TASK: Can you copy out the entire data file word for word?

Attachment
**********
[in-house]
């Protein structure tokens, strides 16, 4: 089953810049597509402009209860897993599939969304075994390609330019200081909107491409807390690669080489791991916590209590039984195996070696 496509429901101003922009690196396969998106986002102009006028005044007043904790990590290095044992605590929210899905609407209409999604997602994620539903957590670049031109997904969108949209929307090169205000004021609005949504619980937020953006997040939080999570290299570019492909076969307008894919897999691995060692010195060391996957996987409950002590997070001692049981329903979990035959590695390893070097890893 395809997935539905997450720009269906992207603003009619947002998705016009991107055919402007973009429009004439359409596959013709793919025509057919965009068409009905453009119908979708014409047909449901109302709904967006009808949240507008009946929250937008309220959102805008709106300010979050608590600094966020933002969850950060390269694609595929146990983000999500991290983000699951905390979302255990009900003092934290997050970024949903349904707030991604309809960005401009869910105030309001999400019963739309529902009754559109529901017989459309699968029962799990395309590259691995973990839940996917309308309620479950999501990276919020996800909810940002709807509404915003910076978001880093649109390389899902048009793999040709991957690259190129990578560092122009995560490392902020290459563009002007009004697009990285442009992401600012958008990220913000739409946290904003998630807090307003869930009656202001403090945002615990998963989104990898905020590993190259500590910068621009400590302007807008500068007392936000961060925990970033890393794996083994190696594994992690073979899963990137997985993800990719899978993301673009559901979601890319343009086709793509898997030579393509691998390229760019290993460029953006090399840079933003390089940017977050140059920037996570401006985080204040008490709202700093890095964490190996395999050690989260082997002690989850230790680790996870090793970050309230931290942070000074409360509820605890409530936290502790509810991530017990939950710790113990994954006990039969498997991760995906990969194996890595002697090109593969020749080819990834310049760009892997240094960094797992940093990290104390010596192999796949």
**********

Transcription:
[in-house]
């Protein structure tokens, strides 16, 4: 089953810049597509402009209860897993599939969304075994390609330019200081909107491409807390690669080489791991916590209590039984195996070696 496509429901101003922009690196396969998106986002102009006028005044007043904790990590290095044992605590929210899905609407209409999604997602994620539903957590670049031109997904969108949209929307090169205000004021609005949504619980937020953006997040939080999570290299570019492909076969307008894919897999691995060692010195060391996957996987409950002590997070001692049981329903979990035959590695390893070097890893 395809997935539905997450720009269906992207603003009619947002998705016009991107055919402007973009429009004439359409596959013709793919025509057919965009068409009905453009119908979708014409047909449901109302709904967006009808949240507008009946929250937008309220959102805008709106300010979050608590600094966020933002969850950060390269694609595929146990983000999500991290983000699951905390979302255990009900003092934290997050970024949903349904707030991604309809960005401009869910105030309001999400019963739309529902009754559109529901017989459309699968029962799990395309590259691995973990839940996917309308309620479950999501990276919020996800909810940002709807509404915003910076978001880093649109390389899902048009793999040709991957690259190129990578560092122009995560490392902020290459563009002007009004697009990285442009992401600012958008990220913000739409946290904003998630807090307003869930009656202001403090945002615990998963989104990898905020590993190259500590910068621009400590302007807008500068007392936000961060925990970033890393794996083994190696594994992690073979899963990137997985993800990719899978993301673009559901979601890319343009086709793509898997030579393509691998390229760019290993460029953006090399840079933003390089940017977050140059920037996570401006985080204040008490709202700093890095964490190996395999050690989260082997002690989850230790680790996870090793970050309230931290942070000074409360509820605890409530936290502790509810991530017990939950710790113990994954006990039969498997991760995906990969194996890595002697090109593969020749080819990834310049760009892997240094960094797992940093990290104390010596192999796949």